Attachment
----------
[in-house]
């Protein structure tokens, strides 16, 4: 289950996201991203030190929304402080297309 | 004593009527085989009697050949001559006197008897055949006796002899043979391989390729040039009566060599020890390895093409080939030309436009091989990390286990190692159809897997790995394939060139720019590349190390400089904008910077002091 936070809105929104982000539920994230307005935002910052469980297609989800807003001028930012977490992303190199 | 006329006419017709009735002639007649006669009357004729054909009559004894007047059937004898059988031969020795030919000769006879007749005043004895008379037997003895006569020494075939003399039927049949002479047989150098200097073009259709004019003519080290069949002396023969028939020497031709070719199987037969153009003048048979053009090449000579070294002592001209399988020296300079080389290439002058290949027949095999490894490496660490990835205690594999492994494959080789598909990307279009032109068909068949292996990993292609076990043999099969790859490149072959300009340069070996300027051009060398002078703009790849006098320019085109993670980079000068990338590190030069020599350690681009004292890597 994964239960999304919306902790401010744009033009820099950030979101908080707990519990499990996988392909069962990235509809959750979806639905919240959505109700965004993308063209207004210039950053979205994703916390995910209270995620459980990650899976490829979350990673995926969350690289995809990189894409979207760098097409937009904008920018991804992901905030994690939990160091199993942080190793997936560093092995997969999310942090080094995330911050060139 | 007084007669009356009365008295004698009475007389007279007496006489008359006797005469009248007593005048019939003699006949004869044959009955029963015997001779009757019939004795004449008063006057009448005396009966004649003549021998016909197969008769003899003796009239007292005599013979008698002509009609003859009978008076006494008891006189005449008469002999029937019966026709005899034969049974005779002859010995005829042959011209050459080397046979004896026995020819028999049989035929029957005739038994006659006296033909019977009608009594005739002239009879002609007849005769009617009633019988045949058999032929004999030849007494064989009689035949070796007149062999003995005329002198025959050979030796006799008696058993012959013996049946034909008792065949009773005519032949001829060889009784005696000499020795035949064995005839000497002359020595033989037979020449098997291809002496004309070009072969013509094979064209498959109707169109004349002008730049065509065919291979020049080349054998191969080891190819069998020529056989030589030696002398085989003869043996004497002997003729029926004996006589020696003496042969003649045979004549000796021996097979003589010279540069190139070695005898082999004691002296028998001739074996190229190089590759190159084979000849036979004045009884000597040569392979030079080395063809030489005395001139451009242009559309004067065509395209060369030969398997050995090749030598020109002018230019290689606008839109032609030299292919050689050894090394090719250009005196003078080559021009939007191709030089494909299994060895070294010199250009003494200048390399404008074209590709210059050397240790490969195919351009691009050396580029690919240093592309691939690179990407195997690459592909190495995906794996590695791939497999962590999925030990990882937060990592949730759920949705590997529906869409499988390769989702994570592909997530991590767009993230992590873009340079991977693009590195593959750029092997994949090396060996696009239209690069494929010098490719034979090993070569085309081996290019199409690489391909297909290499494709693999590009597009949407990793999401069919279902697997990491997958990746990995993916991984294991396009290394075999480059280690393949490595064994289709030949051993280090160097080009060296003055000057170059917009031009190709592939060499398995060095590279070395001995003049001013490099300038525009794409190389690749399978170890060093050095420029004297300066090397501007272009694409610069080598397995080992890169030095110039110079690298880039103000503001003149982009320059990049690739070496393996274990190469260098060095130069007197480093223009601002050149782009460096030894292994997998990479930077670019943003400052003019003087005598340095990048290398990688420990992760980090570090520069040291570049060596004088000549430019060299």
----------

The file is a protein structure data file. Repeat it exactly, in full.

[in-house]
């Protein structure tokens, strides 16, 4: 289950996201991203030190929304402080297309 | 004593009527085989009697050949001559006197008897055949006796002899043979391989390729040039009566060599020890390895093409080939030309436009091989990390286990190692159809897997790995394939060139720019590349190390400089904008910077002091 936070809105929104982000539920994230307005935002910052469980297609989800807003001028930012977490992303190199 | 006329006419017709009735002639007649006669009357004729054909009559004894007047059937004898059988031969020795030919000769006879007749005043004895008379037997003895006569020494075939003399039927049949002479047989150098200097073009259709004019003519080290069949002396023969028939020497031709070719199987037969153009003048048979053009090449000579070294002592001209399988020296300079080389290439002058290949027949095999490894490496660490990835205690594999492994494959080789598909990307279009032109068909068949292996990993292609076990043999099969790859490149072959300009340069070996300027051009060398002078703009790849006098320019085109993670980079000068990338590190030069020599350690681009004292890597 994964239960999304919306902790401010744009033009820099950030979101908080707990519990499990996988392909069962990235509809959750979806639905919240959505109700965004993308063209207004210039950053979205994703916390995910209270995620459980990650899976490829979350990673995926969350690289995809990189894409979207760098097409937009904008920018991804992901905030994690939990160091199993942080190793997936560093092995997969999310942090080094995330911050060139 | 007084007669009356009365008295004698009475007389007279007496006489008359006797005469009248007593005048019939003699006949004869044959009955029963015997001779009757019939004795004449008063006057009448005396009966004649003549021998016909197969008769003899003796009239007292005599013979008698002509009609003859009978008076006494008891006189005449008469002999029937019966026709005899034969049974005779002859010995005829042959011209050459080397046979004896026995020819028999049989035929029957005739038994006659006296033909019977009608009594005739002239009879002609007849005769009617009633019988045949058999032929004999030849007494064989009689035949070796007149062999003995005329002198025959050979030796006799008696058993012959013996049946034909008792065949009773005519032949001829060889009784005696000499020795035949064995005839000497002359020595033989037979020449098997291809002496004309070009072969013509094979064209498959109707169109004349002008730049065509065919291979020049080349054998191969080891190819069998020529056989030589030696002398085989003869043996004497002997003729029926004996006589020696003496042969003649045979004549000796021996097979003589010279540069190139070695005898082999004691002296028998001739074996190229190089590759190159084979000849036979004045009884000597040569392979030079080395063809030489005395001139451009242009559309004067065509395209060369030969398997050995090749030598020109002018230019290689606008839109032609030299292919050689050894090394090719250009005196003078080559021009939007191709030089494909299994060895070294010199250009003494200048390399404008074209590709210059050397240790490969195919351009691009050396580029690919240093592309691939690179990407195997690459592909190495995906794996590695791939497999962590999925030990990882937060990592949730759920949705590997529906869409499988390769989702994570592909997530991590767009993230992590873009340079991977693009590195593959750029092997994949090396060996696009239209690069494929010098490719034979090993070569085309081996290019199409690489391909297909290499494709693999590009597009949407990793999401069919279902697997990491997958990746990995993916991984294991396009290394075999480059280690393949490595064994289709030949051993280090160097080009060296003055000057170059917009031009190709592939060499398995060095590279070395001995003049001013490099300038525009794409190389690749399978170890060093050095420029004297300066090397501007272009694409610069080598397995080992890169030095110039110079690298880039103000503001003149982009320059990049690739070496393996274990190469260098060095130069007197480093223009601002050149782009460096030894292994997998990479930077670019943003400052003019003087005598340095990048290398990688420990992760980090570090520069040291570049060596004088000549430019060299």